On Wednesday, in Abeokuta, a magistrate court headed by Idowu Olayinka sentenced 49-year-old Mustapha Adesina to two years in prison for stealing vegetables valued N5, 000. This Monday, in Abuja, a former director of the Police Pension Board, Yakubu Yusuf, who admitted he stole N32.8 billion, received an even lighter sentence from Justice Abubakar Talba of the FCT High Court: two years in jail or payment of N750, 000 fine. In other words, the latter convict was told to pay 0.0015 of what he stole and walk home free while the former, who probably could not pay the N10, 000 fine given him as an option, would spend two years in jail.
With these contrasting judgements, no one needs to be reminded anymore that justice in Nigeria is a travesty. Little wonder why the prisons are brimming with the poor and the unknown while the rich and the powerful who commit more grievous crimes get away scot-free. Indeed, convicts like Yusuf have become the new normal. Former Edo State governor Lucky Igbinedion, who was found guilty of stealing N9 billion, was fined N3 million after a fraudulent process called “plea bargaining”. Cecilia Ibru was said to have crippled Oceanic Bank plc after stealing more than N190 billion, but she spent just four months, not in jail but in a hospital; there are now even reports that she has reclaimed most of her properties that had been confiscated. Former inspector-general of police Tafa Balogun stole N17 billion but was sentenced to six months in jail – and he spent most of the term in a hospital too.
Those are among the few celebrated cases that ended up in the court slapping the influential convicts on the wrist. The cases of many others have either been buried in endless litigations or forgotten altogether. The man who stole vegetables – most likely out of poverty and probably to feed himself and his family – will spend two years in jail while all the suspects in the murders of Bola Ige, Marshal Harry, Aminoasari Dikibo, Funsho Williams, Dipo Ojerinde and others have been freed.
While members of the executive arm of government are the usual culprits in embezzlement of public funds, it could be safely concluded that the Nigerian judiciary is the greatest cog in the country’s wheel of progress. For all the public outcry against corrupt judges, the temple of justice in this country is still tainted with the putrid smell of corruption. Almost always, it is chicken thieves who steal to stay alive that get sentenced while those who steal billions of naira can buy their way out of trouble. Knowing that it is money that can set them free, treasury looters have learned to steal very huge sums: “the bigger the loot, the safer.”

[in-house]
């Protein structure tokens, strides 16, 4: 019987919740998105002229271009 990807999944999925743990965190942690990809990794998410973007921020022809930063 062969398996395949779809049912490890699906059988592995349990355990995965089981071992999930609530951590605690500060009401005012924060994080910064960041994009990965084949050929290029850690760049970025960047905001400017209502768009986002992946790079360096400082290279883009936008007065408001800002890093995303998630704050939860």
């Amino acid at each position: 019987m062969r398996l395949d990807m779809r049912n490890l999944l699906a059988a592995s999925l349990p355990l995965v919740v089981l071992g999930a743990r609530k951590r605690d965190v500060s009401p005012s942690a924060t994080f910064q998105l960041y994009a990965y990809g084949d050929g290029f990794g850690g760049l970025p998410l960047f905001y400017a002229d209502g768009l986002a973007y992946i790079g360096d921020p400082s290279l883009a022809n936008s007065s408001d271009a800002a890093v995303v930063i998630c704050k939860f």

These days, Supreme Court judges are given the privilege of nominating and appointing the minister of justice/attorney-general of the federation, and ditto for many states. This has ensured that corruption is kept alive at the expense of the country and the ordinary people of the land.
Clearly, justice has been exiled from the Nigerian soil. Only last week, a court in South Africa convicted MEND terrorist Henry Okah after a trial that lasted three months. His accomplices in Nigeria are still undergoing trial; it was after the South African court found Okah guilty that the Nigerian court hurriedly found one of the suspects standing trial for the October 1, 2010, bombing, Edmond Ebiwere, guilty. And, a little over a year ago, it took a court in the United Kingdom to send ex-governor James Ibori to jail. The former governor of Delta State had been discharged and acquitted by a Nigerian court for the same offences. Nigerians have not forgotten Michael Aondoakaa, the most roguish attorney-general of the federation so far; he has been banned from entering the United States for crookery but the Nigerian authorities have not got the message the US is sending.
Is it strange, then, that no “big man” in Nigeria is in jail today in spite of the monumental corruption witnessed every day? No. What exists in the country is like a cult of the rich and influential who control the executive, legislature and judiciary. Convict Yusuf is lucky to belong to that club. And it has earned him the freedom he needs so much. Out of the N32.8 billion he embezzled, he would have lost less than N1billion through forfeiture of his properties, payment of a fine and getting “justice” done speedily. He may even buy back the confiscated properties with the balance of the looted billions remaining with him. And he will enjoy the rest of the money in the most beautiful cities of the world – and live happily ever after.
The vegetable thief from Abeokuta must be full of anguish now, knowing that Nigeria is hellish to poor thieves but magnanimous to the rich ones. In this country, the judiciary has since ceased to be the last hope of the common man; it has become the last refuge of crooks. Is it surprising then that many of our young people are carrying arms against the state via one terrorist group or the other?
Culled from Leadership